Aimed at the North American market, where British sports cars were enjoying considerable success, the Sunbeam Alpine was produced between 1959 and 1968. Built on the Hillman Husky II floorpan, the Alpine employed Sunbeam Rapier running gear and the same 1.5-litre, overhead-valve, four-cylinder engine found in many of Rootes’ other products. In Alpine form the unit boasted an alloy cylinder head and twin carburettors, producing 78bhp, an output good enough for a maximum speed of almost 100mph. The Alpine was progressively improved through Series II-V, gaining an all-synchromesh gearbox in 1964 on the Series IV and a 1,725cc, five-bearing engine in 1965 on the Series V, which also marked the arrival of alternator electrics and an oil cooler, unusual standard features at that time. As a competition car, the Alpine is mainly remembered for some sterling performances at Le Mans where it won the Index of Thermal Efficiency in 1961. In rallying though, the Alpine found itself pitted against the more powerful Triumph TR3As and Austin-Healey 3000s. Leader-board finishes were hard to come by, Rosemary Smith’s Coupe des Dames in the 1963 Tour de France being just about the only notable result.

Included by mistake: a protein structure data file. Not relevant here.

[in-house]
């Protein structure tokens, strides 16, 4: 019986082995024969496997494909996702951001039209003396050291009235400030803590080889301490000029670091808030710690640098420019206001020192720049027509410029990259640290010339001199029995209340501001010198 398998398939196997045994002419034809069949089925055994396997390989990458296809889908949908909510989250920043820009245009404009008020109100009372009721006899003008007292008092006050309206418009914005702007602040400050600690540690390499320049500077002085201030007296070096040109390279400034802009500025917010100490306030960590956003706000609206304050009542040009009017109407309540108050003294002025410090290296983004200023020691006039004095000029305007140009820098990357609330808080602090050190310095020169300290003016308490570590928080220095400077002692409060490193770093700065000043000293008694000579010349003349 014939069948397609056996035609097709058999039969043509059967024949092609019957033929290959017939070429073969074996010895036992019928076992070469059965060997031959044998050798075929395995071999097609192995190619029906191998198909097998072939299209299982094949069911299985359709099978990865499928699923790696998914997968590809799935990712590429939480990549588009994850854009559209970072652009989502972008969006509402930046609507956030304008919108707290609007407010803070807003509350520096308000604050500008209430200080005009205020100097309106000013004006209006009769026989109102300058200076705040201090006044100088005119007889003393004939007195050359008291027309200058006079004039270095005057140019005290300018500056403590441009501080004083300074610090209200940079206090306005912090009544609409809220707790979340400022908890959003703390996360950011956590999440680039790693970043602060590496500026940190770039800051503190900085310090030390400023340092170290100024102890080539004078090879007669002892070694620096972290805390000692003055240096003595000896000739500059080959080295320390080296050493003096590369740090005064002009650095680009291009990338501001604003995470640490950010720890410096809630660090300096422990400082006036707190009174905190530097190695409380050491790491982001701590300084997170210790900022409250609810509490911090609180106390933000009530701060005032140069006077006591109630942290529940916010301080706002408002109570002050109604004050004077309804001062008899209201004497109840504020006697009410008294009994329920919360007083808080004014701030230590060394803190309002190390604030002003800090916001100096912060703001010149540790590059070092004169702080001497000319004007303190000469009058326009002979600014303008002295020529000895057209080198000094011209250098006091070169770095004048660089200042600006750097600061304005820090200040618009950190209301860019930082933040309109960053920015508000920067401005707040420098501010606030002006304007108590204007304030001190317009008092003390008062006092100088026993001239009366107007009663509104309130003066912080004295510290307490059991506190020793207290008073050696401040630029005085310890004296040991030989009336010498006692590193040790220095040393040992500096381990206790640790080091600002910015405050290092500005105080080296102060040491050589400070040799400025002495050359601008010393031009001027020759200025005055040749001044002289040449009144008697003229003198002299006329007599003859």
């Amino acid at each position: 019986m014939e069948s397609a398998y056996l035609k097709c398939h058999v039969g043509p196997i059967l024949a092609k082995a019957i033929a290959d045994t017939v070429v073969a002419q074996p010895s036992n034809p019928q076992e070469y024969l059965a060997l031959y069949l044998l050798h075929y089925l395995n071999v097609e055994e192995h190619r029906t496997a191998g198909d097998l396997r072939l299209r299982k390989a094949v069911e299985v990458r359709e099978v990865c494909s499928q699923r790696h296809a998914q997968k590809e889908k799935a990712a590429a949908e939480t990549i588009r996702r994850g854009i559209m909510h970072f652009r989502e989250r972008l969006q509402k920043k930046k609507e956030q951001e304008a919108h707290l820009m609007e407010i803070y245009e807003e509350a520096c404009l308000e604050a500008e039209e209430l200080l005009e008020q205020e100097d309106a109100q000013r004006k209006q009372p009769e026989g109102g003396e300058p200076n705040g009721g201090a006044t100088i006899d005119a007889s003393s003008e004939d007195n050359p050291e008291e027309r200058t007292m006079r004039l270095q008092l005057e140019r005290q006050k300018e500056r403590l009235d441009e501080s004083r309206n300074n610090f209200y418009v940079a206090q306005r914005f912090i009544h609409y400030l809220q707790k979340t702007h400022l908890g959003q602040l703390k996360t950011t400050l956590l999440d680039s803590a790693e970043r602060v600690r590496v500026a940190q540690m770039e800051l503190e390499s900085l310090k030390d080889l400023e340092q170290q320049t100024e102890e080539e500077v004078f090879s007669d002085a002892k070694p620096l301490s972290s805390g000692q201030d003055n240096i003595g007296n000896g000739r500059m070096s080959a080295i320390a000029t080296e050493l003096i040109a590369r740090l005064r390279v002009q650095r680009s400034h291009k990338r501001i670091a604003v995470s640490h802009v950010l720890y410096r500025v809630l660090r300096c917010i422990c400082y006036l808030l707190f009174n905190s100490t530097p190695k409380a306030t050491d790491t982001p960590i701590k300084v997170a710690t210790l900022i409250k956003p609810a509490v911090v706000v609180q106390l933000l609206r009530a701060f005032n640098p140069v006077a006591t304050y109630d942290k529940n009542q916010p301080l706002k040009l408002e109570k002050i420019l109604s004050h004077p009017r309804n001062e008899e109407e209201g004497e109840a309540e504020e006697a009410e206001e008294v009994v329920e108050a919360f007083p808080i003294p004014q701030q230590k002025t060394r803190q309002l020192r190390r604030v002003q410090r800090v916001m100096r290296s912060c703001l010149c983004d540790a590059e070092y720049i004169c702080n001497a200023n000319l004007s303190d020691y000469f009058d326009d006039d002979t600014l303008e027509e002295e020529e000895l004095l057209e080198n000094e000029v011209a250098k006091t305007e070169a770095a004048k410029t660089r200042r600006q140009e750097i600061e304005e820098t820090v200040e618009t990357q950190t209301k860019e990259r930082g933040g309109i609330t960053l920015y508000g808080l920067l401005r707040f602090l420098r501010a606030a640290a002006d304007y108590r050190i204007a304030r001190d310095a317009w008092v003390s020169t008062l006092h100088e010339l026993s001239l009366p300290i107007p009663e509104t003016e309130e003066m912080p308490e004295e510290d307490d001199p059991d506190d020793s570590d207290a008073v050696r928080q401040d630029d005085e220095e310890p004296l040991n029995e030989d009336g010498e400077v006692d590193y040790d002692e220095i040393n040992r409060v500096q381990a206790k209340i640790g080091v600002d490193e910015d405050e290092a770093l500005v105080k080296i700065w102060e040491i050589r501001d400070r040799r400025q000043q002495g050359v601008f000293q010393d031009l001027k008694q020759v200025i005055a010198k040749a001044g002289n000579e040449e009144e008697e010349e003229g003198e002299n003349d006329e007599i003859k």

This UK delivered Sunbeam Alpine is finished in period red over black. Both engine and transmission are described as being in good condition with the delightful 1592cc engine performing well. With UK registration and an MoT until august 2016, this highly attractive little British sportscar is ready to be used and enjoyed.